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A Case Report on Henoch-Schonlein Purpura



Prince Shah1, Mohit Buddhadev2, S P Srinivas Nayak2*, Gunosindhu Chakraborthy3

1PharmD, Parul Institute of Pharmacy and Research, Parul University, Vadodara, Gujarat, India

2Assistant Professor, Department of Pharmacy Practice, Parul Institute of Pharmacy and Research, Parul University, Vadodara, Gujarat, India

3Professor & Pincipal, Parul Institute of Pharmacy and Research, Parul University, Vadodara, Gujarat, India

 

*Corresponding author: S P Srinivas Nayak, Assistant Professor, Department of Pharmacy Practice, Parul Institute of Pharmacy and Research, Parul University, Vadodara, Gujarat, India. Email: [email protected]  

 

Received Date: 08 October, 2021; Accepted Date: 16 October, 2021; Published Date: 12 October, 2021

Henoch-Schonlein purpura (HSP) also known as IgA vasculitis is a disorder that causes the small blood vessels in your skin, joints, intestines, and kidneys to become inflamed and bleed. The most striking feature of this form of vasculitis is a purplish rash, typically on the lower legs and buttocks. Henoch-Schonlein purpura can also cause abdominal pain. This case report describes a 13 year old female patient presented with complains of Rashes over both upper and lower limb, black stool, blood in urine since last 10 days, swelling over both limbs. Other complaints included blood in vomit. diagnosed with Henoch Schonlein Purpura with Grade III A nephritis with leukocytoclastic vasculitic changes. Patient was kept on antibiotics, for over a period of 2 weeks to prevent any hospital acquired infection. Also Steroids is added. Early recognition of multiorgan involvement, especially early age group, and appropriate intervention can mitigate the disease and limit organ damage.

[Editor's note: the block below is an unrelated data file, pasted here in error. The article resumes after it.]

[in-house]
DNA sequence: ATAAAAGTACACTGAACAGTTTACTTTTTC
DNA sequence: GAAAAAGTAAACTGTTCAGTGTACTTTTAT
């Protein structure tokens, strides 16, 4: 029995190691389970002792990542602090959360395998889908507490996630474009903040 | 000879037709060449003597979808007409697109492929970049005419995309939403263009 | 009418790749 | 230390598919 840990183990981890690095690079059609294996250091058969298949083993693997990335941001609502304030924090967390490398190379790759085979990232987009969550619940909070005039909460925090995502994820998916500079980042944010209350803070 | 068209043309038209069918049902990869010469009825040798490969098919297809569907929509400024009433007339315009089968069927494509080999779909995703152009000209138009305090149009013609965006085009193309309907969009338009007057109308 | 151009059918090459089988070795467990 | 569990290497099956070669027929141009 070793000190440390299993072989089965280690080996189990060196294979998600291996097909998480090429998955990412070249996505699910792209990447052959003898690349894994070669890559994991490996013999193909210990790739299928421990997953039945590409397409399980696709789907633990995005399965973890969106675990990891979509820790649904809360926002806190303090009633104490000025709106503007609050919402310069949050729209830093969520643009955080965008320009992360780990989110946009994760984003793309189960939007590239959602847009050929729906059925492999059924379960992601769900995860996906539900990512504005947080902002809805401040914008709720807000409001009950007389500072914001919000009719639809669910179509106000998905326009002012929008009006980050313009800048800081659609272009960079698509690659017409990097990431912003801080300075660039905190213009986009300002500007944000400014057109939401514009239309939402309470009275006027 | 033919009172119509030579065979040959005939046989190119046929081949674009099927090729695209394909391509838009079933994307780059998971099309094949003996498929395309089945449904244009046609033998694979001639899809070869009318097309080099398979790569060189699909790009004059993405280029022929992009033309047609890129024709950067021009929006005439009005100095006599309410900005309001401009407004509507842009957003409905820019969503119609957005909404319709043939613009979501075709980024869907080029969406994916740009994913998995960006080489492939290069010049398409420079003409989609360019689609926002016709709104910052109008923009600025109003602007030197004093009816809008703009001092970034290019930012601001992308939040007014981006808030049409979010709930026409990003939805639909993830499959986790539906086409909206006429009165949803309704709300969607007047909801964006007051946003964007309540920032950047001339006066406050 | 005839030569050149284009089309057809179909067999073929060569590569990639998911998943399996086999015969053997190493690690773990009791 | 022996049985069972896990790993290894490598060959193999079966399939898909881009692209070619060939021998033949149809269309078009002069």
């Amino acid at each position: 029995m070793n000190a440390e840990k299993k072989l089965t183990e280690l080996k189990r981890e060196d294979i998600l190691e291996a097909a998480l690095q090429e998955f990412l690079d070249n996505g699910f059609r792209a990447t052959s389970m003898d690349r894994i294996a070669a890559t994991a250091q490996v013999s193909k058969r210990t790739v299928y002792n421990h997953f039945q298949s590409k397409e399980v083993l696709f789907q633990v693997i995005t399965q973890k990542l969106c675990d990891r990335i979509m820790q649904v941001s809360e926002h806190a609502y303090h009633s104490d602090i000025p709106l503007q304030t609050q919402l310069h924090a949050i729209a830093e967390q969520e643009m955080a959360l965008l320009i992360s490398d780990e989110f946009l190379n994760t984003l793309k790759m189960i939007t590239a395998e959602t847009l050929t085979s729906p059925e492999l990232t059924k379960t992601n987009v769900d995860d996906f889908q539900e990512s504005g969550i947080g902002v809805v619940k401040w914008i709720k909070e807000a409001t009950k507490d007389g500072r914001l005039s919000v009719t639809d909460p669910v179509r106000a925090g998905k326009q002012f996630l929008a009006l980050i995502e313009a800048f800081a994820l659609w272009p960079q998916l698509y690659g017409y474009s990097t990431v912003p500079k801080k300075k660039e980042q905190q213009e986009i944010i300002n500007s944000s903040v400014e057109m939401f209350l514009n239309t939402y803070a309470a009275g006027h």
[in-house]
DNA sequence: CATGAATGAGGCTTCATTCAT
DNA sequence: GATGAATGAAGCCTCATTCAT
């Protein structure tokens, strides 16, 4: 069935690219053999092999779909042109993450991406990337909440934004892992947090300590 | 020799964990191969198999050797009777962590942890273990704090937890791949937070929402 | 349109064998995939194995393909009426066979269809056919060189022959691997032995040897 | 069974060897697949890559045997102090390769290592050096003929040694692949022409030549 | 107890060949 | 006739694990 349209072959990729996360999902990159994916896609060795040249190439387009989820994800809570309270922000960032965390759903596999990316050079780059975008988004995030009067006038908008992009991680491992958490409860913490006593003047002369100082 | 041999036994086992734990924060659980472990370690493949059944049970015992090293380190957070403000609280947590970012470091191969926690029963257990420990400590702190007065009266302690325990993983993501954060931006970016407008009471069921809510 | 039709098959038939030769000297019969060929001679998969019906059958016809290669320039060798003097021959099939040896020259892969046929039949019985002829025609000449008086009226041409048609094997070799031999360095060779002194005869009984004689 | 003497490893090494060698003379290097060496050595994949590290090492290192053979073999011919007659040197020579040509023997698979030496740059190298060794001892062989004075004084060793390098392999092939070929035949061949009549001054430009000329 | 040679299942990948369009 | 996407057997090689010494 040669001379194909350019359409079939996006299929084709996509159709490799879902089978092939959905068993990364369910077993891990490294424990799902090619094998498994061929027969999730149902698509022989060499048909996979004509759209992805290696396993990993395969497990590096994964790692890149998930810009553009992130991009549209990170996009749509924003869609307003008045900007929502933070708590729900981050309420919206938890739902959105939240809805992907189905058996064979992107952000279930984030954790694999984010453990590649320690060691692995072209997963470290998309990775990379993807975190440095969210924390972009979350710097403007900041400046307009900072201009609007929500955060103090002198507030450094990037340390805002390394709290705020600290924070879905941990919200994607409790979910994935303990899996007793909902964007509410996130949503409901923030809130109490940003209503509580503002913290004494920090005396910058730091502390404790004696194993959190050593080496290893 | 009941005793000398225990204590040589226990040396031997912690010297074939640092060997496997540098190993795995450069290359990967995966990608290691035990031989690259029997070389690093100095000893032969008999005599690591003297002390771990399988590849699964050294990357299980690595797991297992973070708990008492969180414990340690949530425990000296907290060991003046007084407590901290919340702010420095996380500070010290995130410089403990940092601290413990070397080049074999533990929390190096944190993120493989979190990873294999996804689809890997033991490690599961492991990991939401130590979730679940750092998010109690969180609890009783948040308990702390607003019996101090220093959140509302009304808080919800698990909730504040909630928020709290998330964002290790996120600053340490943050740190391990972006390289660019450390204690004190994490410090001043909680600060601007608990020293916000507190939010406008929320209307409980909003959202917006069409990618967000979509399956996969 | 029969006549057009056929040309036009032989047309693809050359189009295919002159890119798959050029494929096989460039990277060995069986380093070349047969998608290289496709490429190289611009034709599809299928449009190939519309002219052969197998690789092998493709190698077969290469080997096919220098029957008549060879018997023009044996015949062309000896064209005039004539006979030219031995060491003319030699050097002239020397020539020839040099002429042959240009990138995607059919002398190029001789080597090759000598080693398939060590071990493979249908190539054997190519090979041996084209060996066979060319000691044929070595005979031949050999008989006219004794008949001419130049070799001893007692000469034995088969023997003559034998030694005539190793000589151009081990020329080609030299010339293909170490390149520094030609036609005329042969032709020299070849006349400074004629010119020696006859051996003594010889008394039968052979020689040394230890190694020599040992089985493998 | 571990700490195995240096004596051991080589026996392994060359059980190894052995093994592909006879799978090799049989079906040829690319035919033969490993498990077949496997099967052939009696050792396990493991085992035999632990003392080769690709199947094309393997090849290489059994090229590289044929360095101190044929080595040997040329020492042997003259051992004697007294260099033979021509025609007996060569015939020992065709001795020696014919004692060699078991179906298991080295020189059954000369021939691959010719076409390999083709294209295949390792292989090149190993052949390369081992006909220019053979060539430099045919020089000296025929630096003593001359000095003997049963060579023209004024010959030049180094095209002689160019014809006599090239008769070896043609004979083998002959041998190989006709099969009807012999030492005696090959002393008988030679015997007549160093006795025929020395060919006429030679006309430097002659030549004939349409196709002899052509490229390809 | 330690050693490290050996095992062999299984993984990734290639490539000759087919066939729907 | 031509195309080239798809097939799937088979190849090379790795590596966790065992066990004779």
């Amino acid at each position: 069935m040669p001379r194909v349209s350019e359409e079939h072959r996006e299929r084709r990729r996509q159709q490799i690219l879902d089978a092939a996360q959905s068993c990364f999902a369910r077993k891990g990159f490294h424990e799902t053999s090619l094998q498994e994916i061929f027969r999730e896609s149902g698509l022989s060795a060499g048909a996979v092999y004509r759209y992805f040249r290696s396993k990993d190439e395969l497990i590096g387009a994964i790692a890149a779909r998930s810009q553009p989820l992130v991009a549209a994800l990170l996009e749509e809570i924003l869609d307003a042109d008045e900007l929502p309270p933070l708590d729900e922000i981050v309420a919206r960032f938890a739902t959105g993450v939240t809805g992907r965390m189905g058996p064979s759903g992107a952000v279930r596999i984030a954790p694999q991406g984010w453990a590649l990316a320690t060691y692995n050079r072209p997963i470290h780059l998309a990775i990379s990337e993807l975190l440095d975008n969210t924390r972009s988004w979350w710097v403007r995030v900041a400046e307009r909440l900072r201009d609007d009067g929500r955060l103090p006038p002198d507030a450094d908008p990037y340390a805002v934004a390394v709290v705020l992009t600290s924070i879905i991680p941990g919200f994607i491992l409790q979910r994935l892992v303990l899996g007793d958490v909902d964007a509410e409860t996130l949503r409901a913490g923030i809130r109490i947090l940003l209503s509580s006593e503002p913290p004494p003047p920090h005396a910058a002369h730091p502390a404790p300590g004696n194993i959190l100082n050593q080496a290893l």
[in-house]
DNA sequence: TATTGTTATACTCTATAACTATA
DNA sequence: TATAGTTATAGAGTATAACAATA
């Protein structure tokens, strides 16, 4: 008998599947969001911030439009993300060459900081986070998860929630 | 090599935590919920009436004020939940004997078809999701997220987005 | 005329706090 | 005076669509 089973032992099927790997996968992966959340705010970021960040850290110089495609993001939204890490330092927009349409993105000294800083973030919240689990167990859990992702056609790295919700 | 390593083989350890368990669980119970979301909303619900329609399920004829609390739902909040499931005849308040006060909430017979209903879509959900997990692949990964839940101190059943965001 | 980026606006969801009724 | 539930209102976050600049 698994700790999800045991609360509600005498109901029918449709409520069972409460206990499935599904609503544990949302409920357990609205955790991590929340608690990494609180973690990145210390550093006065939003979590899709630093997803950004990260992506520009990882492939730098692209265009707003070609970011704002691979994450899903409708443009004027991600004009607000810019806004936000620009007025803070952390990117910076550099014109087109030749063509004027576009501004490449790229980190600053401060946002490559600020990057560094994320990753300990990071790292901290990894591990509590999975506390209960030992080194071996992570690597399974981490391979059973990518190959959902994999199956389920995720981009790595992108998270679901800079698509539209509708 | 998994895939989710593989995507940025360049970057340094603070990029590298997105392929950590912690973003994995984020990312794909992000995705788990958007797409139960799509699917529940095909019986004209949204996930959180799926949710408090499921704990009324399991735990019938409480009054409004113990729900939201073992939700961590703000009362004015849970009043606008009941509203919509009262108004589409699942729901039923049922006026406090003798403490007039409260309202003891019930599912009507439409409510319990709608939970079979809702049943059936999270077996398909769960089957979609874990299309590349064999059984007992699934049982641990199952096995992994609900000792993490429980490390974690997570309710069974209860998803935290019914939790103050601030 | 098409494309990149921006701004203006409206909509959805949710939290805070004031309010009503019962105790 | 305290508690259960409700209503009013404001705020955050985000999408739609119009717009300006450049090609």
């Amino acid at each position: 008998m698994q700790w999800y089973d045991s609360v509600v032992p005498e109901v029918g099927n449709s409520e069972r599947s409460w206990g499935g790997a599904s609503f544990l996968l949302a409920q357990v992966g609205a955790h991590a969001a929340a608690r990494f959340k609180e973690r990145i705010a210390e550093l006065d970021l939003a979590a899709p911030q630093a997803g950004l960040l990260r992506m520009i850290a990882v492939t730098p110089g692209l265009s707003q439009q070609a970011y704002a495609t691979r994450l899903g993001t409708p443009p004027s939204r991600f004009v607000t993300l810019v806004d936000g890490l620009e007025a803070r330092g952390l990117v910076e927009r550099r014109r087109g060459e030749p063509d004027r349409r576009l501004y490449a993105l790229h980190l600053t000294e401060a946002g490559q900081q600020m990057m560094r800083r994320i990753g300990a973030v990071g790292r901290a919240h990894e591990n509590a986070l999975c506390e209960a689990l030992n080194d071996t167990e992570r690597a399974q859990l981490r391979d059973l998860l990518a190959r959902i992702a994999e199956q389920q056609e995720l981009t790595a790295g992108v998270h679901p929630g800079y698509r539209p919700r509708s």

Keywords: Henoch-Schonlein purpura; Case report; Vasculitis; Multiorgan disease

Introduction